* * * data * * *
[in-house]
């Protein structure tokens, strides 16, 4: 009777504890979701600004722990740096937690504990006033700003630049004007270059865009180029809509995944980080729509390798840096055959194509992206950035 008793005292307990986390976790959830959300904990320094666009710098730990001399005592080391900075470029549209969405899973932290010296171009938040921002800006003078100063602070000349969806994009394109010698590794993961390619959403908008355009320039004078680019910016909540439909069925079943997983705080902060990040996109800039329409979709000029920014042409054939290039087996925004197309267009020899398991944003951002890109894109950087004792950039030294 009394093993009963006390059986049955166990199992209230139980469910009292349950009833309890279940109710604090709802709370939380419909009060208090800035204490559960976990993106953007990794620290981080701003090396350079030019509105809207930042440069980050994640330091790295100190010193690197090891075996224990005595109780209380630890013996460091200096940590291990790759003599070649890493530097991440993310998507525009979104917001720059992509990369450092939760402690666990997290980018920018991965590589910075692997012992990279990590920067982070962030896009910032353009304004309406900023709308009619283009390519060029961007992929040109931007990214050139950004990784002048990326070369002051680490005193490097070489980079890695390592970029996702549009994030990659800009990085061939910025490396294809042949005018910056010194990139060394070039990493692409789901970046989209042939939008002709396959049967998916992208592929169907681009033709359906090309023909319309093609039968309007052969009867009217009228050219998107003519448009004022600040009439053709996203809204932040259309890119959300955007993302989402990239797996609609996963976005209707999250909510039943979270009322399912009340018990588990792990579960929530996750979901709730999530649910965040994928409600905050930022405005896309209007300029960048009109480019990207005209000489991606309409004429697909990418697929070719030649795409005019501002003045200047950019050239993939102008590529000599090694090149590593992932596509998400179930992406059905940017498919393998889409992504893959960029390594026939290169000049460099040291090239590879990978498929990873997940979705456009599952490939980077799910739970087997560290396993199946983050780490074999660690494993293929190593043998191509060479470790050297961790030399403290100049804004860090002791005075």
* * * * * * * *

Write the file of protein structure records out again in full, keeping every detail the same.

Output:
[in-house]
């Protein structure tokens, strides 16, 4: 009777504890979701600004722990740096937690504990006033700003630049004007270059865009180029809509995944980080729509390798840096055959194509992206950035 008793005292307990986390976790959830959300904990320094666009710098730990001399005592080391900075470029549209969405899973932290010296171009938040921002800006003078100063602070000349969806994009394109010698590794993961390619959403908008355009320039004078680019910016909540439909069925079943997983705080902060990040996109800039329409979709000029920014042409054939290039087996925004197309267009020899398991944003951002890109894109950087004792950039030294 009394093993009963006390059986049955166990199992209230139980469910009292349950009833309890279940109710604090709802709370939380419909009060208090800035204490559960976990993106953007990794620290981080701003090396350079030019509105809207930042440069980050994640330091790295100190010193690197090891075996224990005595109780209380630890013996460091200096940590291990790759003599070649890493530097991440993310998507525009979104917001720059992509990369450092939760402690666990997290980018920018991965590589910075692997012992990279990590920067982070962030896009910032353009304004309406900023709308009619283009390519060029961007992929040109931007990214050139950004990784002048990326070369002051680490005193490097070489980079890695390592970029996702549009994030990659800009990085061939910025490396294809042949005018910056010194990139060394070039990493692409789901970046989209042939939008002709396959049967998916992208592929169907681009033709359906090309023909319309093609039968309007052969009867009217009228050219998107003519448009004022600040009439053709996203809204932040259309890119959300955007993302989402990239797996609609996963976005209707999250909510039943979270009322399912009340018990588990792990579960929530996750979901709730999530649910965040994928409600905050930022405005896309209007300029960048009109480019990207005209000489991606309409004429697909990418697929070719030649795409005019501002003045200047950019050239993939102008590529000599090694090149590593992932596509998400179930992406059905940017498919393998889409992504893959960029390594026939290169000049460099040291090239590879990978498929990873997940979705456009599952490939980077799910739970087997560290396993199946983050780490074999660690494993293929190593043998191509060479470790050297961790030399403290100049804004860090002791005075």